|A UK poster for Star Wars, displaying the 'U' certificate|
The bodies that apply age ratings to films around the world had to consider whether Star Wars was appropriate for all children. Episode Nothing considers some fascinating documents from the archives of the British film censors which record their conclusion.
At what age should a child see Star Wars?
My own kids were about five when I first let them see the original 1977 film, and the rest of the original trilogy, with no qualms at all.
But the question did require consideration in 1977.
Back then, the Motion Picture Association of America decided that the film merited a 'PG' rating, indicating that "some material may not be suitable for children"
The MPAA's ratings carry no legal force. Exhibitors only defer to them by choice and tradition. But in other countries, ratings have the law behind them, and in the months after the US release of Star Wars, those state-sanctioned censors would have to see the film.
In some countries, the decisions were disappointing for young viewers. In Norway, the film was banned to under-12s, in common with many other science fiction films.
But the month after its American release, Star Wars went before the censors in Britain.
What the British Board of Film Censors made of Star Wars
|A potentially scary moment from Star Wars|
But the film had been shown to a lucky few in July and September – which is probably why the British Board of Film Censors saw it as early as June.
In those days, the BBFC was a frustratingly secretive organisation, and its decisions could be puzzling. Today, renamed the British Board of Film Classification, rather than Censors, it is a model of freedom of information, with extensive material available readily available online and more being released all the time. It has produced a series of case studies of important films, and one of them – to be found here – is Star Wars.
In the 1970s, the BBFC could give a film one of four ratings: U (universal), A (parental guidance advised), AA (over-14s only) and X (over-18s only). Clearly, the possible ratings for Star Wars would be U or A.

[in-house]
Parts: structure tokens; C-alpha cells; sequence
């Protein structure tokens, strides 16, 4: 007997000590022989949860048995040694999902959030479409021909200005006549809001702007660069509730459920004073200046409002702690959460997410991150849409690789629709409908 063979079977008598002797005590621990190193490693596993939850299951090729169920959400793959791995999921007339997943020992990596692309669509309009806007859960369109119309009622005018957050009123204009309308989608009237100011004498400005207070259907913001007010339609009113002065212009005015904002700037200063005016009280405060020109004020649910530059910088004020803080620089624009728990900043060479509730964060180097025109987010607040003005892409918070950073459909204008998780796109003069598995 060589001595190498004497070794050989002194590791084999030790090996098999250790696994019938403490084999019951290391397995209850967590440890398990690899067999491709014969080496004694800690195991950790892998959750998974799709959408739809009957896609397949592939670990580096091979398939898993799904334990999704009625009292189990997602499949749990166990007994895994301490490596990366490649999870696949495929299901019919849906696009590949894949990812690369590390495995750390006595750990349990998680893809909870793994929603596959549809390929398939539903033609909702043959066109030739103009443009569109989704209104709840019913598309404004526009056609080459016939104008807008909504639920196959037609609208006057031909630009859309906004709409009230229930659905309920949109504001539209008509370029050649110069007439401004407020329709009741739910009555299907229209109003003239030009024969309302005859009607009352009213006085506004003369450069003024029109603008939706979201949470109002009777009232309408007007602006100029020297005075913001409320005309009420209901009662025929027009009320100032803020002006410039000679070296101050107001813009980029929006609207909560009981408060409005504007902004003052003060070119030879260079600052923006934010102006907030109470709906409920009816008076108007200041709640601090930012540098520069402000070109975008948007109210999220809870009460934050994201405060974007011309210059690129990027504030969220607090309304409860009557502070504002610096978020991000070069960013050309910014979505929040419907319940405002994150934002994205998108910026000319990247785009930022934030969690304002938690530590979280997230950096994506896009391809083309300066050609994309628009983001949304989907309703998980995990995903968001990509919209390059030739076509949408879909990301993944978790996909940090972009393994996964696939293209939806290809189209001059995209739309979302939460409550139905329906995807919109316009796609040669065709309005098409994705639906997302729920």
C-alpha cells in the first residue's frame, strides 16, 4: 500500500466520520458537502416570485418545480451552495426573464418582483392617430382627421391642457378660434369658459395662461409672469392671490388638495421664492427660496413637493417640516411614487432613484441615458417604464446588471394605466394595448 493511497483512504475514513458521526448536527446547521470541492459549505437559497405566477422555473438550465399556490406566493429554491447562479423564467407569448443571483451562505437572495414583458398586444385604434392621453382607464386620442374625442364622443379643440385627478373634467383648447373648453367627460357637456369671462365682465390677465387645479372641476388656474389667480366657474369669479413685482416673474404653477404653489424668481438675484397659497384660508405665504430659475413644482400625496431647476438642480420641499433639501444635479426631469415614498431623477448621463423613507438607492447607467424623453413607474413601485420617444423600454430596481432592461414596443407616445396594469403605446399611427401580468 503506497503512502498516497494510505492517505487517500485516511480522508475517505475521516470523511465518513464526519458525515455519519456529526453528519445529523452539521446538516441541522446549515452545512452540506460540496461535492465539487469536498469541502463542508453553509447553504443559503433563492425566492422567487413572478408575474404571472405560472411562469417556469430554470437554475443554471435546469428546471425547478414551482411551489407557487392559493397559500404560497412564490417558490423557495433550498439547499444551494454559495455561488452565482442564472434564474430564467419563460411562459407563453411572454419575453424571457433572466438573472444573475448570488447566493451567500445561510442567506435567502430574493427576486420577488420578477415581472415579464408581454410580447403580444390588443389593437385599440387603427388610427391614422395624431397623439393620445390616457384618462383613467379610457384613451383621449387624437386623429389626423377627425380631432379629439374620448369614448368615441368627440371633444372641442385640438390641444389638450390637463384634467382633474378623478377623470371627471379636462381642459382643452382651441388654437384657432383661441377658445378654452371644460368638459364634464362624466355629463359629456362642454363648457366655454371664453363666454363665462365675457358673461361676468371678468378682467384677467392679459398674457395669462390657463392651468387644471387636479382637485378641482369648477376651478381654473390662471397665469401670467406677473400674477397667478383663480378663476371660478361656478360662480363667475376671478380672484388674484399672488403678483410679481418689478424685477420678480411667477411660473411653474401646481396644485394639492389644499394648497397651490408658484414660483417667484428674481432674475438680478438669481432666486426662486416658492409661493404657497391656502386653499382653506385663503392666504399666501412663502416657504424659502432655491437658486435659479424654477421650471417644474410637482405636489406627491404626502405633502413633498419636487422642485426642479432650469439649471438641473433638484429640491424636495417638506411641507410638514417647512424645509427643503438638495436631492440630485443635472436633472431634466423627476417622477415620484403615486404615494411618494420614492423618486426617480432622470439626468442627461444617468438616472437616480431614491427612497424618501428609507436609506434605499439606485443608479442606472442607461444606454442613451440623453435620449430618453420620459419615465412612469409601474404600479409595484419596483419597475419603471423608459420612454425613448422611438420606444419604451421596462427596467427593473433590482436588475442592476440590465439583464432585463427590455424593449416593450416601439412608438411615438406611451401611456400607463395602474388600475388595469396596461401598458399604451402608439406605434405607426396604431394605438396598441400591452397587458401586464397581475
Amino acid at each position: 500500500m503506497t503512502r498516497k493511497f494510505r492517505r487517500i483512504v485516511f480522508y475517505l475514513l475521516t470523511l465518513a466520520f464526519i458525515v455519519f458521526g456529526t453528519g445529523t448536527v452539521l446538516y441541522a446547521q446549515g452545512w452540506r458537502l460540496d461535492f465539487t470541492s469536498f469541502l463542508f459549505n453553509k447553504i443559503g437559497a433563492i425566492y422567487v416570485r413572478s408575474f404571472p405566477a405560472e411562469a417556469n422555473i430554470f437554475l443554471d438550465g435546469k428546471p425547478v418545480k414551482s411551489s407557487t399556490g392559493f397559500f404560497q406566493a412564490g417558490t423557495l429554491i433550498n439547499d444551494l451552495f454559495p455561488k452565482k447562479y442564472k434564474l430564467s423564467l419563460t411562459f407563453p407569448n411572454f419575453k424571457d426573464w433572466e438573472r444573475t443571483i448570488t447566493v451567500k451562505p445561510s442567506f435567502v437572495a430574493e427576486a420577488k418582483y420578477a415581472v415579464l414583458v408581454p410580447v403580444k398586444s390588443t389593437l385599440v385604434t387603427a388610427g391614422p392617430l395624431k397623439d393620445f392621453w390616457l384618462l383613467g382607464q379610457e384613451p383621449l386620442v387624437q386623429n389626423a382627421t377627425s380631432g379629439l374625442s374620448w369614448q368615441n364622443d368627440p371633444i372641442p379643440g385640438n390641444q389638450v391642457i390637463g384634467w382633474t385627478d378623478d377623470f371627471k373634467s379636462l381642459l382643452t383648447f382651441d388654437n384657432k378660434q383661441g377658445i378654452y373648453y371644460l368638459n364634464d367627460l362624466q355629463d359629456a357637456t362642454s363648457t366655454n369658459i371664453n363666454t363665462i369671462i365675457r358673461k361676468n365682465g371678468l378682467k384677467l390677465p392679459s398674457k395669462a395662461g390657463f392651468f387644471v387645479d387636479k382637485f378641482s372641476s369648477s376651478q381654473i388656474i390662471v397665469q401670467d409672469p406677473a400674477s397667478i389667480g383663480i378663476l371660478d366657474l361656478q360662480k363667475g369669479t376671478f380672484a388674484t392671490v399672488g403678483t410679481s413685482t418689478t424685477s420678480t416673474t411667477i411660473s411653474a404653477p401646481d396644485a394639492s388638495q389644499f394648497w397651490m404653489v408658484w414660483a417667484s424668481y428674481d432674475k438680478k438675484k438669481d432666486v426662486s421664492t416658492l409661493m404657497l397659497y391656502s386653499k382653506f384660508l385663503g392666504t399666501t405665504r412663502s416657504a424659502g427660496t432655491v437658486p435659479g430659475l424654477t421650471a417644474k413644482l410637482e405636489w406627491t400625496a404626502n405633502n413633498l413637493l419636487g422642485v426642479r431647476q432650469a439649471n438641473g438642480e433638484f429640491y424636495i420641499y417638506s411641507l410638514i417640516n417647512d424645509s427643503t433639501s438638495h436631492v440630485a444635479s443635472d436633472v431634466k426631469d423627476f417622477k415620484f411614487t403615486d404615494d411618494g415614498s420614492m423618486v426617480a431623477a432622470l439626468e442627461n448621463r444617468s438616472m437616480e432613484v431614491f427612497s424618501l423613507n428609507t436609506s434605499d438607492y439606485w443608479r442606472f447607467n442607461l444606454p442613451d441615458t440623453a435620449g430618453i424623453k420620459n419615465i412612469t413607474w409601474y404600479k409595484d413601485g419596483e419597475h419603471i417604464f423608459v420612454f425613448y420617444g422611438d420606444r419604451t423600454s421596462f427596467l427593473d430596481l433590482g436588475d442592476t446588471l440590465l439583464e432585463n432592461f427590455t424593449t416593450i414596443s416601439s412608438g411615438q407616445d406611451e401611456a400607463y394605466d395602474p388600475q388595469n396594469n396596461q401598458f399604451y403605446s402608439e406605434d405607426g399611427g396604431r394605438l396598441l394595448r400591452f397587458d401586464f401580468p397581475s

The BBFC has published two reports written by its examiners at the time. Both of them give slightly odd summaries of the film's plot, with enough errors to make you worry whether the censors were really paying close attention to the films they rated.
One begins by saying the film is “Set thousands of years in the future", which suggests that the examiner may have been looking at his or her clipboard when the legend "A long time ago in a galaxy far, far away...." appeared.
It goes on to say "the Universe is ruled by Grand Moff Tarkin (Peter Cushing) and his henchman Lord Vader from a large planet called ‘The Battle Station’. They hold captive Princess Organa who comes from the only planet to oppose their rule. "
|The goriest image from Star Wars|
The report describes the film as a "vastly entertaining story", adding:
"In the USA it is already outgrossing all other major films. We have decided to give the film a ‘U’ category, but in my opinion there could be some complaints regarding giving the film this classification.
"On a large screen with full stereophonic soundtrack, some of the shoot-outs could be quite frightening for younger audiences and in addition shots of mutated inhabitants from other planets and the tearing off of an arm, could be far more worrying than similar sequences seen on a small TV screen.”
The second report calls the film a "galactic fairy tale peopled by futuristic robots and traditional monster figures as well as humans". It says Ben Kenobi “understands the signals flashed out by an endearing tubby robot, Artuditu [sic], which lead the band on a rescue mission in search of a Princess held captive by the wicked Imperial War Troops under the command of a inister [sic] black-clad villain".
It goes on: “Although the film was rated PG in America, we could find little in the film to cause more than a thrill of excitement in a TV-reared generation, and the youngest audience will be held enthralled by the ingenuity of the spectacle.”
So the BBFC, which was usually more relaxed about sex than its US counterparts but stricter on horror and violence, had come to its conclusion.
Frightening shoot-outs? Mutants? Dismembered arm? Go ahead kids, knock yourself out.
That's just what we wanted to hear.
What age were you when you saw Star Wars? And at what age have you let children see it? Was it ever too scary? I'd love to read your comments below.